CDC based its ‘safe’ chemical level on two-week exposure
CHARLESTON – When federal officials decided what chemical levels West Virginians could safely consume in water tainted by a January spill, their standard assumed people would be exposed for two weeks, not 100-plus days.
Months later, Centers for Disease Control and Protection officials see no reason to adjust a chemical benchmark they quickly created off limited lab rat research. However, a local health official argues the CDC needs to account for ongoing chemical exposure, even if it’s minimal.
Until Democratic U.S. Sen. Joe Manchin asked last week, CDC never revealed how long its safety mark assumed everyday contact with chemical-laden water. For months, the CDC said the level accounted for the “short-term,” but hadn’t conveyed a firm timeframe. Gov. Earl Ray Tomblin told The Associated Press Monday he wasn’t informed what “short-term” meant.
Richard Denison, a scientist with the Environmental Defense Fund, cautioned that even a new, more protective long-term standard would have the same flaw: no one knows exactly how much people were exposed to the chemical, and little toxicity data is available on long-term implications.
For four to 10 days, starting Jan. 9, 300,000 people in nine counties faced a tap-water ban until the regional water plant and various hydrants met the CDC’s mark. Only 11 people’s homes were tested, all more than a month after the spill.
In tests late last month, chemical traces well below the safe level were leaching off the water plant’s filters and flowing to people’s home taps. West Virginia American Water started changing the first of its contaminated filters April 1, but the full slate of 16 might not be replaced until late May. Small chemical levels will keep entering the water system until then, researchers say.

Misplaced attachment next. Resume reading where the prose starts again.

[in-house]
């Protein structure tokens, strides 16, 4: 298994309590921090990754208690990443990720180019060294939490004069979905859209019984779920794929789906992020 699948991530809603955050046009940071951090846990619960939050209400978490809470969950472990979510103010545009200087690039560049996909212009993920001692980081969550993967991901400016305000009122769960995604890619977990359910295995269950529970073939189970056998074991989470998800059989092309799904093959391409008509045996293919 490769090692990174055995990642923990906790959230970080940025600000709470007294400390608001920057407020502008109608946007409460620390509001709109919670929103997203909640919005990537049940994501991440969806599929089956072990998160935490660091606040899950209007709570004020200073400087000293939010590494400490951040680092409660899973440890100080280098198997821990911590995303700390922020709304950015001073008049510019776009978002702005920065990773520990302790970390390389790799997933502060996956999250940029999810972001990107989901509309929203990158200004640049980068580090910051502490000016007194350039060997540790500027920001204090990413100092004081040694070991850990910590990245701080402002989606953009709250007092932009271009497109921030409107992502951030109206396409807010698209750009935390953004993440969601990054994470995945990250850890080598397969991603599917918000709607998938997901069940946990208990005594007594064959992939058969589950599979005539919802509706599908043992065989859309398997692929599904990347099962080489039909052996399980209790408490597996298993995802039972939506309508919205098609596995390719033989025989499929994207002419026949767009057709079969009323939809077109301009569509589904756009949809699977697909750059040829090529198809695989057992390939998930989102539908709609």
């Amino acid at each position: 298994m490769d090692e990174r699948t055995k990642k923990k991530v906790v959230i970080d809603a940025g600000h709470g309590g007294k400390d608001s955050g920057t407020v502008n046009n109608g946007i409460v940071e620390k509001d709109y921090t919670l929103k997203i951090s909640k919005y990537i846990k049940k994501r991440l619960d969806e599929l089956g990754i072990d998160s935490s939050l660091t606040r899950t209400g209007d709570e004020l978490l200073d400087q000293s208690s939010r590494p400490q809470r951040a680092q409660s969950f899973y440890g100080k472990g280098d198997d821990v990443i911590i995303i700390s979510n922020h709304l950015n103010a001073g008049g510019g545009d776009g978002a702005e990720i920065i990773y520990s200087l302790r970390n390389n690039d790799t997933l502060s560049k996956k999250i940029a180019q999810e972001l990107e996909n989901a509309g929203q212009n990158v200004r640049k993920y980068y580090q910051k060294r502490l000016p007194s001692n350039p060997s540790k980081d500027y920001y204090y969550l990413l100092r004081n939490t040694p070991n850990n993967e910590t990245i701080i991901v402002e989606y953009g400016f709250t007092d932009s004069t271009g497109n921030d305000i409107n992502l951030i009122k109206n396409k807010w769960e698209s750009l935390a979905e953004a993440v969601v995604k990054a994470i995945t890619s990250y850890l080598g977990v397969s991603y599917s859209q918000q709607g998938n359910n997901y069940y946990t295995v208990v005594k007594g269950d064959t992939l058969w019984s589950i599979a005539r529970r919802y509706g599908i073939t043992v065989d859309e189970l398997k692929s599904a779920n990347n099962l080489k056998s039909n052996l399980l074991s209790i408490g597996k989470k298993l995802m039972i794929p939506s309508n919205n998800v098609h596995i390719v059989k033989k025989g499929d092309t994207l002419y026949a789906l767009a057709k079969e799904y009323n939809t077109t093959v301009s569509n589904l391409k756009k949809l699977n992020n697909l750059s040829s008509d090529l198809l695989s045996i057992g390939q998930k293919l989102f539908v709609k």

The longer someone is exposed to a chemical, the lower the safe level should be, local health officials like Dr. Rahul Gupta of Kanawha-Charleston Health Department have argued.
CDC spokeswoman Bernadette Burden said there’s no reason to believe anyone will have adverse health effects from trace chemicals in their taps, including at previous lab detection limits that were 100 times lower than the safe drinking mark. Comparatively, the chemical found leaving the water plant last month was 2,000 times lower than the safe standard.
Gupta said there is evidence, and the CDC already has it.
Chemical levels at the water plant dipped to 250 times lower than the safe mark six days after the spill, and two days after some people flushed their homes. The following three days, 134 people went to the emergency room and seven people were hospitalized with associated symptoms – rashes, diarrhea, vomiting, skin and eye irritation, headaches and nausea. More than 50 went to Kanawha and Putnam health providers.
The CDC has the reports detailing more than 533 ER visits and 26 people hospitalized in the two weeks following the spill. But the agency hasn’t offered review and guidance yet. Gupta said the impact was much larger, estimating about 92,500 felt some health impacts from the spill and only 40 percent went to a doctor. A state-funded research group, nicknamed WV TAP, came up with a similar number, 108,800.
“I hope the CDC would take another look at the data and the facts on the ground,” said Gupta, a proponent of monitoring the population’s long-term health.
Research by WV TAP also calls the CDC’s standard into question.
The group created a standard that was eight times more cautious about contact with the main spilled chemical. The scientists assumed 28 days of exposure, accounting for skin contact and breathing in the licorice-smelling material, in addition to consuming it in water, which was the CDC’s sole focus.
The CDC says it doesn’t know how WV TAP conducted its study, and would evaluate it when methodology is publicly available.